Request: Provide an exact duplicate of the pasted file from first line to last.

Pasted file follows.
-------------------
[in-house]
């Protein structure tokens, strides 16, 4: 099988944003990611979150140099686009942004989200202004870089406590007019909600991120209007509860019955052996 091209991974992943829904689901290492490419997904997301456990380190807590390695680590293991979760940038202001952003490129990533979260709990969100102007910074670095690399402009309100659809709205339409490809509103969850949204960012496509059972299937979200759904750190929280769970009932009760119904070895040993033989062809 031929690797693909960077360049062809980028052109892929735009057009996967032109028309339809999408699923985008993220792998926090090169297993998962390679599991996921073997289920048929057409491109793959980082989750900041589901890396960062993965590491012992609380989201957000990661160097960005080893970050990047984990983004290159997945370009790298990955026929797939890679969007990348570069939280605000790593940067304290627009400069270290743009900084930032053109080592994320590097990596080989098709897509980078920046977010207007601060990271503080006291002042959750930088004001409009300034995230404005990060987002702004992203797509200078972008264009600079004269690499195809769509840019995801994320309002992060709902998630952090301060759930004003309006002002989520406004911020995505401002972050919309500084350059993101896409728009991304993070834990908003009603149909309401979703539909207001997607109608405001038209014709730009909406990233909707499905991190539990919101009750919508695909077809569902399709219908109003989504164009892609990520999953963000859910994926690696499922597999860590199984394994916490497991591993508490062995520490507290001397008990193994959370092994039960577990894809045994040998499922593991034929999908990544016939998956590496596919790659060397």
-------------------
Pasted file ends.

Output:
[in-house]
């Protein structure tokens, strides 16, 4: 099988944003990611979150140099686009942004989200202004870089406590007019909600991120209007509860019955052996 091209991974992943829904689901290492490419997904997301456990380190807590390695680590293991979760940038202001952003490129990533979260709990969100102007910074670095690399402009309100659809709205339409490809509103969850949204960012496509059972299937979200759904750190929280769970009932009760119904070895040993033989062809 031929690797693909960077360049062809980028052109892929735009057009996967032109028309339809999408699923985008993220792998926090090169297993998962390679599991996921073997289920048929057409491109793959980082989750900041589901890396960062993965590491012992609380989201957000990661160097960005080893970050990047984990983004290159997945370009790298990955026929797939890679969007990348570069939280605000790593940067304290627009400069270290743009900084930032053109080592994320590097990596080989098709897509980078920046977010207007601060990271503080006291002042959750930088004001409009300034995230404005990060987002702004992203797509200078972008264009600079004269690499195809769509840019995801994320309002992060709902998630952090301060759930004003309006002002989520406004911020995505401002972050919309500084350059993101896409728009991304993070834990908003009603149909309401979703539909207001997607109608405001038209014709730009909406990233909707499905991190539990919101009750919508695909077809569902399709219908109003989504164009892609990520999953963000859910994926690696499922597999860590199984394994916490497991591993508490062995520490507290001397008990193994959370092994039960577990894809045994040998499922593991034929999908990544016939998956590496596919790659060397």